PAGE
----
Nedal Ahmad What I found most effective, and particularly for me, as you pointed out, still going through it myself, still finding my own journey, sharing that and making myself vulnerable and open to people has helped them open up to me and be like, well, this is what I’m going through. And that’s where usually the conversations end up leading to, well, let me help you find someone in your network. And so it’s almost been my superpower that I’m not doing it from an enlightened state, quote unquote, or from some mountaintop. Like, I know better. And it’s like, no, man, I’m going through it, too. Let’s do this together. And little by little over time, it’s just created a little ecosystem of people supporting others. I see it also, I’m part of a kickball league. I see it there all the time with, we are the worst team in the league and yet the most supportive and happiest. And people fight to want to join our team because of how nice we are to each other and how much fun we have. And it’s really just that just being open to being vulnerable that way.
Marly Q And that’s how we shift our culture, the express lane to a kinder world. People, let’s be more kind, more empathetic, more connected with each other. It can be that simple, and that’s why it’s so profound. And we have podcasts like this and events like that in order to remind each other we’re not even here to teach anything. We’re here to simply remind each other of who we are and hopefully inspire and influence each other to think more about yourself and others and this world and how we’re all connected here. And if we come from a place of empathy, the intention every day is to be empathetic towards one another, be connected with each other. I really do believe and agree with you that that is the express plane to creating a kinder world. Nedal, could you please share with our PARKers listening? How can we connect with Heel for us and learn more.
Nedal Ahmad So you can Follow Heal for Us on Instagram, the tag is @healforus reach out to me directly on my Instagram. It’s @Nedalaahmad. And any way we can connect, I’m always happy to. And any way I can help, I am always around.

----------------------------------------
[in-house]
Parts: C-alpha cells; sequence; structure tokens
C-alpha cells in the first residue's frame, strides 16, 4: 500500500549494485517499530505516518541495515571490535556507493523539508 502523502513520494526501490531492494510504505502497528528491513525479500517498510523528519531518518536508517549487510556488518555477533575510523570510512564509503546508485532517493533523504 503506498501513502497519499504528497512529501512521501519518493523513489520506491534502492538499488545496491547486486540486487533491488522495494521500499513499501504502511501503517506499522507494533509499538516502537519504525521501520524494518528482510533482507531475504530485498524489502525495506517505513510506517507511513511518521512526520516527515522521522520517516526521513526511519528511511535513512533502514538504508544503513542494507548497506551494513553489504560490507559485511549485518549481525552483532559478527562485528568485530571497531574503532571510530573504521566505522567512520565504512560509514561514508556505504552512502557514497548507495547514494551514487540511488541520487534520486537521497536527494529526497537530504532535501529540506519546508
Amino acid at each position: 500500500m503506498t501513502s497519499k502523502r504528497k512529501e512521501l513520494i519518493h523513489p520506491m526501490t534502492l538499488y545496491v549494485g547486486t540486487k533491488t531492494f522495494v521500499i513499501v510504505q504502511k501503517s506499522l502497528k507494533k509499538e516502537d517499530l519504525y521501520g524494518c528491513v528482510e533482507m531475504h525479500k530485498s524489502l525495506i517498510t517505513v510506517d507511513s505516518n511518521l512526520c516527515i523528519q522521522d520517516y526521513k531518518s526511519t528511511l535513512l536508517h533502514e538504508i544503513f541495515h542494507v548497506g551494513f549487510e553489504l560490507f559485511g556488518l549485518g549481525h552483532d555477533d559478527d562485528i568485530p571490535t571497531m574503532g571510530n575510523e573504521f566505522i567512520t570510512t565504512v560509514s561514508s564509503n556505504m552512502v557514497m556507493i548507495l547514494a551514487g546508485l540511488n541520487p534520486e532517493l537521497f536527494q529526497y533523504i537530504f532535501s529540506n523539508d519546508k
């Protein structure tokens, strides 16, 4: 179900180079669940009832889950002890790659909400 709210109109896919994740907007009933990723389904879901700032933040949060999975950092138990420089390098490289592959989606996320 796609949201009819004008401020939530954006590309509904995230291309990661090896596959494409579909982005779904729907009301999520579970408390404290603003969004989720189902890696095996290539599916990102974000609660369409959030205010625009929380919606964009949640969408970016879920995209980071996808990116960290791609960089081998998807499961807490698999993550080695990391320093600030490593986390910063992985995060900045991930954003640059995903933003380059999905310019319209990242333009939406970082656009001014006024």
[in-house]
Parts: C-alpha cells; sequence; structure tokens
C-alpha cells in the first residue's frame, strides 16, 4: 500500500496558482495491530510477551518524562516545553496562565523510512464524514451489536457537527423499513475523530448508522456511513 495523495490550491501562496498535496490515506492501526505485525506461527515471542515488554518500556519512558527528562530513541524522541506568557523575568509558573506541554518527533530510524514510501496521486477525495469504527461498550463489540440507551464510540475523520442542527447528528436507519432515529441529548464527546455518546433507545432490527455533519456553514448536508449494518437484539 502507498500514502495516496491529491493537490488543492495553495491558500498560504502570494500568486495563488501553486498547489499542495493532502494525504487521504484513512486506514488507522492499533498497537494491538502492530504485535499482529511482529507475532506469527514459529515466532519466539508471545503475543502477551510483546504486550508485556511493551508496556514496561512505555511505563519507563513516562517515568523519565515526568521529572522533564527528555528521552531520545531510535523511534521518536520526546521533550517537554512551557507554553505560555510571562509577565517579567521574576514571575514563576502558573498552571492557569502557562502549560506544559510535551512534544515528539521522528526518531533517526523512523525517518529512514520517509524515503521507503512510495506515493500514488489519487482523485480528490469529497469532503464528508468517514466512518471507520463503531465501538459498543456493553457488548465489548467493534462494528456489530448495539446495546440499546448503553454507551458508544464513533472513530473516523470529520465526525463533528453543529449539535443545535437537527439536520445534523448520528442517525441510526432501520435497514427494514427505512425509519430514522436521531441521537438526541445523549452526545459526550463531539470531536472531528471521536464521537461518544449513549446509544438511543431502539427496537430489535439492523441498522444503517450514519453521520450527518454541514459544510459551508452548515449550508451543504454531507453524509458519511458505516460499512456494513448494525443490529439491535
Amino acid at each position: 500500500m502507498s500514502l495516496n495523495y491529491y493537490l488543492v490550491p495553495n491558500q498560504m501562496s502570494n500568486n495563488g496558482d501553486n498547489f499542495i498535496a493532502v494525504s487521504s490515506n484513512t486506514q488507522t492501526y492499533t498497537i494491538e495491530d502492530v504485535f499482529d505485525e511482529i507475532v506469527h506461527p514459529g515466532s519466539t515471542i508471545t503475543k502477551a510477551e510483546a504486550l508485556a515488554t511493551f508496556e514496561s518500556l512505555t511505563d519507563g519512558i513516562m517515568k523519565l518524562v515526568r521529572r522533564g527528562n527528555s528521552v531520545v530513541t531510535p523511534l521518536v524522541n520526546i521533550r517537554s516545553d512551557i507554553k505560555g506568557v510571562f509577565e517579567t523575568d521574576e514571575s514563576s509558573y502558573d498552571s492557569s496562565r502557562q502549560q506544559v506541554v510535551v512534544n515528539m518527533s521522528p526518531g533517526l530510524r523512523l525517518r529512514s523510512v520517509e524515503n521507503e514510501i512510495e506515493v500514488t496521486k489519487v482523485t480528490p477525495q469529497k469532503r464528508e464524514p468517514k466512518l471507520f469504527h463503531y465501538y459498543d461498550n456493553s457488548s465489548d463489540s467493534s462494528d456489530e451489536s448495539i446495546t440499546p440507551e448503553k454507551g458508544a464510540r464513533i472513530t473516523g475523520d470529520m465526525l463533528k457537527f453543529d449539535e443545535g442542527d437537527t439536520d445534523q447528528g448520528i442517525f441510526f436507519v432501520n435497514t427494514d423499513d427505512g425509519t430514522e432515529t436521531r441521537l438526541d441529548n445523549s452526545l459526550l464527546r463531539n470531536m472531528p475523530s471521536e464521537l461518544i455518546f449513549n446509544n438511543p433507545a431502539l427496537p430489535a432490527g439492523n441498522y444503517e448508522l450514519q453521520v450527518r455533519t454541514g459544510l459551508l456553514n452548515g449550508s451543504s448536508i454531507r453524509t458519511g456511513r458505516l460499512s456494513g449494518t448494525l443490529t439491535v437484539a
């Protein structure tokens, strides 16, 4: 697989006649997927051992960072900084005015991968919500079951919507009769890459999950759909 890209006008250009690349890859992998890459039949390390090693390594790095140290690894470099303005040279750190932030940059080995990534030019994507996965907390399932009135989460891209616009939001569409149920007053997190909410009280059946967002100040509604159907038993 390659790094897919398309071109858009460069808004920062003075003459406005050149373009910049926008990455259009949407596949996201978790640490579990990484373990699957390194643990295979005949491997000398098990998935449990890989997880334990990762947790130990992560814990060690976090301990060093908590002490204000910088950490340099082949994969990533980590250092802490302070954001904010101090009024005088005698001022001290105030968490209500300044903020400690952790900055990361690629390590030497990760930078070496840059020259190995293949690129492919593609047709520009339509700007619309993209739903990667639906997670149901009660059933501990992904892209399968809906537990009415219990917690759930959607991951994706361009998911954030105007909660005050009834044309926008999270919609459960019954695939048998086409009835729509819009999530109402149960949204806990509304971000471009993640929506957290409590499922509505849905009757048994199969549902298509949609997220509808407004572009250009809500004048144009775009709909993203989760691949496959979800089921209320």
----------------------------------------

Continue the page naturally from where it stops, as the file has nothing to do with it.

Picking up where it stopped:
Marly Q You’re such a good friend. Thank you for being my friend. And to all of our PARKers listening, connect with this man. He’s the coolest. So, Nedal, before we wrap up our time together here today, what is your favorite quote that inspires kindness and empathy for you on a daily basis?
Nedal Ahmad That’s a very easy one. It’s actually a Maya Angelo quote, and I hope I don’t butcher this off the top of my head here, but she says, people may forget what you did or what you said, but they’ll never forget the way you made them feel. And I try to live by that all the time and that’s trying to make myself and those around me feel as good as they can.
Marly Q I love it. I definitely try to live my life by that quote as well. And I’m sure our PARKers listening really appreciated that reminder today.
Friends, I know you enjoyed this episode of Time to Be Kind. Now the conversation happens over on our private Facebook page. If you haven’t joined our Kind QREW yet, now’s the time. Click the link in our show notes. You can find that along with the transcriptions and the links to connect with Nedal and Heal for Us over at MarlyQ.com forward slash this episode number. Again. That’s MarlyQ.com forward slash this episode number (33), meaning the number of this episode. See you next time.